“Since the University of Tennessee College of Medicine in Chattanooga ended its live animal laboratory in June, all medical schools in the United States and Canada have eliminated the use of animals from their curricula,” the Physicians Committee for Responsible Medicine reported.

Those of us who sometimes read just the headlines, or read too quickly, might assume that meant dogs are no longer being used and sacrificed to advance human medicine.

That is not quite the case.

The achievement — and it’s not one to be diminished — pertains only to basic medical school, not to advanced training, not to medical research and not quite yet to battlefield training.

Shortly after the article appeared in the committee’s journal, the committee was calling on Morristown Medical Center in New Jersey to stop using dogs for emergency medicine training, and put up three billboards as part of the campaign.

Two of them pictured a dog staring down from the billboard, with the plea “Don’t kill man’s best friend for medical testing.”

The hospital, after defending the practice, later announced it would abandon it.

“Having reviewed current widespread practices and replacements for animal use, Morristown Medical Center has determined that the use of animals is not essential for training of emergency medicine physicians. As such, Morristown Medical Center will begin using either simulators or cadavers for this specialized, annual training,” a hospital spokesperson said.

Physicians Committee president Neal Barnard admits there is more to be done, but said ending the use of live animals in basic medical school training was a major achievement — one that was greeted with relief by those medical students opposed to the practice of unnecessarily sacrificing a live dog.

“We worked hard to stop these labs for two reasons: First, because of the obvious cruelty to the animals,” Barnard said. “And second, when medical students are trained like this, they come to believe that killing animals is somehow essential to medicine and science. That had to stop.”

The achievement is the cover story in the latest issue of Good Medicine, the Physicians Committee’s quarterly member magazine. But peruse the same issue and you can see that — for those of us who believe that sacrificing dogs and other animals to further human medicine is not OK — there’s still a long way to go.

The stories on the pages after the article recount efforts to stop practices that are continuing — such as live animals still being used to train emergency room doctors at the University of North Carolina and the University of South Carolina and Vanderbilt University, and in the Pentagon’s military trauma training.

All the same training could be done with simulators, the committee says.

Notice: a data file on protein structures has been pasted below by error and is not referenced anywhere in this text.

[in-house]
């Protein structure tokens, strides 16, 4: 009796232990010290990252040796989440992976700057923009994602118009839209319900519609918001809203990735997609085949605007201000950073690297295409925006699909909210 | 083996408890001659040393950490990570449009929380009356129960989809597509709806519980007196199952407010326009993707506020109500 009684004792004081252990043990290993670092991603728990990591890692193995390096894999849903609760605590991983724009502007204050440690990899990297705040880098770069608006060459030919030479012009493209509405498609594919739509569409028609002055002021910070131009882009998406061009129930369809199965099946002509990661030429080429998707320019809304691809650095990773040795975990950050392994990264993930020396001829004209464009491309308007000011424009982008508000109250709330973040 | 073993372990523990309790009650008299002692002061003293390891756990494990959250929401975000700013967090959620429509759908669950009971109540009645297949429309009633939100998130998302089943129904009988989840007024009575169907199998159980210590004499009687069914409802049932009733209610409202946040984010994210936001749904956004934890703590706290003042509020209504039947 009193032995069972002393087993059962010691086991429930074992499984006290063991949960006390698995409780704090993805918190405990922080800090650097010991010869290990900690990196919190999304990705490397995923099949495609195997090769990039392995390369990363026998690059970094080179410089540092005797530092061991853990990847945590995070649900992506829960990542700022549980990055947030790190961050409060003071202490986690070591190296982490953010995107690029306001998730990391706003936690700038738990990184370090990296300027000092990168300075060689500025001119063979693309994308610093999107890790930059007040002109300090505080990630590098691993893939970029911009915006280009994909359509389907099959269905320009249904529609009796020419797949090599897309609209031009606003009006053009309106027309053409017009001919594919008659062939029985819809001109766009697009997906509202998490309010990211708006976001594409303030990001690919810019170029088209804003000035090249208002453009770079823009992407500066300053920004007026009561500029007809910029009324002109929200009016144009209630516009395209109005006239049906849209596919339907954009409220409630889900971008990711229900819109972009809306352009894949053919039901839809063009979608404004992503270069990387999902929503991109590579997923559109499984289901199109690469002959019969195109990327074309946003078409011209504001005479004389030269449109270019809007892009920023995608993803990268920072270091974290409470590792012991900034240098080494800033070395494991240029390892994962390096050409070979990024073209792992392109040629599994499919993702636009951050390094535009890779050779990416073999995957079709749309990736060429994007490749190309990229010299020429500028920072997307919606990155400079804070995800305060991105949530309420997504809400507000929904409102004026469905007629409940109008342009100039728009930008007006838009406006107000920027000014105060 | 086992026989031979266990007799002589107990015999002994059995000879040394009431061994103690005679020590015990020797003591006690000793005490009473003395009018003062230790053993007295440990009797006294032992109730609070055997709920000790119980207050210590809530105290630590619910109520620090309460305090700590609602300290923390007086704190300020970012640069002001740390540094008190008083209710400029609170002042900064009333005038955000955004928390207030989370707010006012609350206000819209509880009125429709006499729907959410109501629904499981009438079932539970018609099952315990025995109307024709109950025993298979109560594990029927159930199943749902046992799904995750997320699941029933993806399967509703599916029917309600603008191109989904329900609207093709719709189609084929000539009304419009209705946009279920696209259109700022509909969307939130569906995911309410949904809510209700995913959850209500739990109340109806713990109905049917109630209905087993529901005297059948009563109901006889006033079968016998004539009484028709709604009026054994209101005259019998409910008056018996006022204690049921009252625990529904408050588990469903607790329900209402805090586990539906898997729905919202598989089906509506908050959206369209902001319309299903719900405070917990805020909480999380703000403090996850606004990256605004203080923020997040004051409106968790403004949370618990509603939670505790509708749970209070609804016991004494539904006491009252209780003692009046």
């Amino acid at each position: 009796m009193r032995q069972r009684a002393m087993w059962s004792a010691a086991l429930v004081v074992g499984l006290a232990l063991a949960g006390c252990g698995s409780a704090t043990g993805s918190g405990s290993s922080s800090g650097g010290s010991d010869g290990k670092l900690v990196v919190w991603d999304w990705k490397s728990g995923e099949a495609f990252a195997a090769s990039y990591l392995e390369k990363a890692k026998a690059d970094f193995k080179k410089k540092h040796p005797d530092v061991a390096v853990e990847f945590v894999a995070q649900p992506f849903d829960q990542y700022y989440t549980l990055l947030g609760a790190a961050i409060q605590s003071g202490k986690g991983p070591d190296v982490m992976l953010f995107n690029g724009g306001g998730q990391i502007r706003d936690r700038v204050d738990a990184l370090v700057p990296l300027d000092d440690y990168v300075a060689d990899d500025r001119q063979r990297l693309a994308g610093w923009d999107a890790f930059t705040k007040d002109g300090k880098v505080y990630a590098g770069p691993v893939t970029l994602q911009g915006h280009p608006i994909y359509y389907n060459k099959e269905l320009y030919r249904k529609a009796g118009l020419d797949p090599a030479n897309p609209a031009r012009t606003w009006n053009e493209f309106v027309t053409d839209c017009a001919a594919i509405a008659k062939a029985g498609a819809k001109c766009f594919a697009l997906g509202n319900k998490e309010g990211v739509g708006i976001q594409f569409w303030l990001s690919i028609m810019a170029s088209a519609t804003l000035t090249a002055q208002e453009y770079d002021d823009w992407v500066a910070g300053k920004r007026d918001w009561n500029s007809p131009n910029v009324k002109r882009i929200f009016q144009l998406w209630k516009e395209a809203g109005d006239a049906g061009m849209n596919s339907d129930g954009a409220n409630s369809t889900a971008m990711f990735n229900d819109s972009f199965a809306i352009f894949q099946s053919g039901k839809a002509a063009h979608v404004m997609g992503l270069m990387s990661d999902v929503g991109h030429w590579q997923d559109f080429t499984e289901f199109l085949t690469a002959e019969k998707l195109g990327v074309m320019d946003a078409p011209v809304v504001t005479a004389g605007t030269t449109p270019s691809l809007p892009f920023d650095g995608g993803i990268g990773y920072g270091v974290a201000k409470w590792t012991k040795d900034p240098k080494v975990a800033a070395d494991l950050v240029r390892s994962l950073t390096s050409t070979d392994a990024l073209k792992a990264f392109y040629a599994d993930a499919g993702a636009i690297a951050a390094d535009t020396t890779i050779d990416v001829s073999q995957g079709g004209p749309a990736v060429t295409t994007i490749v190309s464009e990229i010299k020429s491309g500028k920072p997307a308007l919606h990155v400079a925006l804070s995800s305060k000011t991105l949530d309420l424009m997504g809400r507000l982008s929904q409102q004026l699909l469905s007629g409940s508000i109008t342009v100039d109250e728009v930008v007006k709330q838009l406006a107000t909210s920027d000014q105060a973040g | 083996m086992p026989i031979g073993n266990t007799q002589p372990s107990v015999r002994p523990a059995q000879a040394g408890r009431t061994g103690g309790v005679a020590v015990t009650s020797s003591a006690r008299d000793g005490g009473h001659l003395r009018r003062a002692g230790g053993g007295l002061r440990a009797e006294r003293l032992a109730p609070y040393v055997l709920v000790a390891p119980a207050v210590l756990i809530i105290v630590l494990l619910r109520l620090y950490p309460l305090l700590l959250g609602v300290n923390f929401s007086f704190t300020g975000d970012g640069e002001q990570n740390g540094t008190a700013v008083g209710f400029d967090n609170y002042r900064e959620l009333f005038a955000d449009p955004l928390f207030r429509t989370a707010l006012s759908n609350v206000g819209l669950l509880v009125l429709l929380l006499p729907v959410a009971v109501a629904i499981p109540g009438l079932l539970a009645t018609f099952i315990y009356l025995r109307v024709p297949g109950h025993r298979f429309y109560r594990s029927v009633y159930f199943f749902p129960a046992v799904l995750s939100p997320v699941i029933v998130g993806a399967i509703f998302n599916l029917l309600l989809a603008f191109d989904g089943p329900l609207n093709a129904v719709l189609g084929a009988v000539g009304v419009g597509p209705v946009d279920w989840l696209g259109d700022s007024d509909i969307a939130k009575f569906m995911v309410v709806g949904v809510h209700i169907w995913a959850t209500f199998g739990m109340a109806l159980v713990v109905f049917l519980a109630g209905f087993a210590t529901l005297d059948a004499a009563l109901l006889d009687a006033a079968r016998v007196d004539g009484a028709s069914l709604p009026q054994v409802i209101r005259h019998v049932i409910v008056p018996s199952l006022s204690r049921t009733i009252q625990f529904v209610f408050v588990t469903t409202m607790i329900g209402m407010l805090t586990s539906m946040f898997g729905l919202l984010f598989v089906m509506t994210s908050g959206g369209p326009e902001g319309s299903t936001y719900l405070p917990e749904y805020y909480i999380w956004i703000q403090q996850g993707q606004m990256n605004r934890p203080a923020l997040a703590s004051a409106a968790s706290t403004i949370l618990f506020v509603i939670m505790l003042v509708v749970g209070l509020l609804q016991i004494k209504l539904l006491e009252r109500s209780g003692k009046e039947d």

That’s the point the committee has been making for years, and other groups, like American Anti-Vivisection Society and HSUS, for even longer.

Why it took institutes of higher learning so long to learn this is baffling — given some of the advances in technology, like this for example:

In 1985, 87 percent of medical schools used dogs and other animals to teach physiology, pharmacology, and surgical skills. Students were instructed to inject the animals with various drugs and monitor their responses or to practice surgical procedures. After the training, the animals were killed.

“That meant that we were to experiment on and kill a perfectly healthy dog,” Barnard said. “At the time, it was a ritual at most medical schools. Although it was a course requirement, I refused to participate. And I also made a vow that I was going to stop it, not just at my medical school, but at every medical school.”

As of May 2015, just two medical schools continued to use live animals: Johns Hopkins University in Baltimore, Md., and the University of Tennessee College of Medicine in Chattanooga. The Physicians Committee negotiated with both schools to end animal use this year.

The committee continues to work on extending the changes to include postgraduate residency training, trauma training, pediatric training and anesthesiology residency programs.

Since 2009, 22 pediatrics residencies have ended animal use, leaving only one U.S. program and one Canadian program using animals, among 215 programs. And of 125 surveyed anesthesiology residencies, only one uses animals, the committee says.

Among emergency medicine residencies, the Physicians Committee has determined that 122 of 138 surveyed programs do not use animals.

The Physicians Committee has also worked to reduce the use of live animals in military trauma training animal use, and has campaigned for the Battlefield Excellence through Superior Training (BEST) Practices Act, which would phase out the practice over three years.

“The Physicians Committee’s successes have saved animals and improved medical training,” said Barnard.”“But animals are still used in more advanced training, and there is an enormous amount of animal use in basic research. We are continuing to work in those areas and are steadily winning those battles.”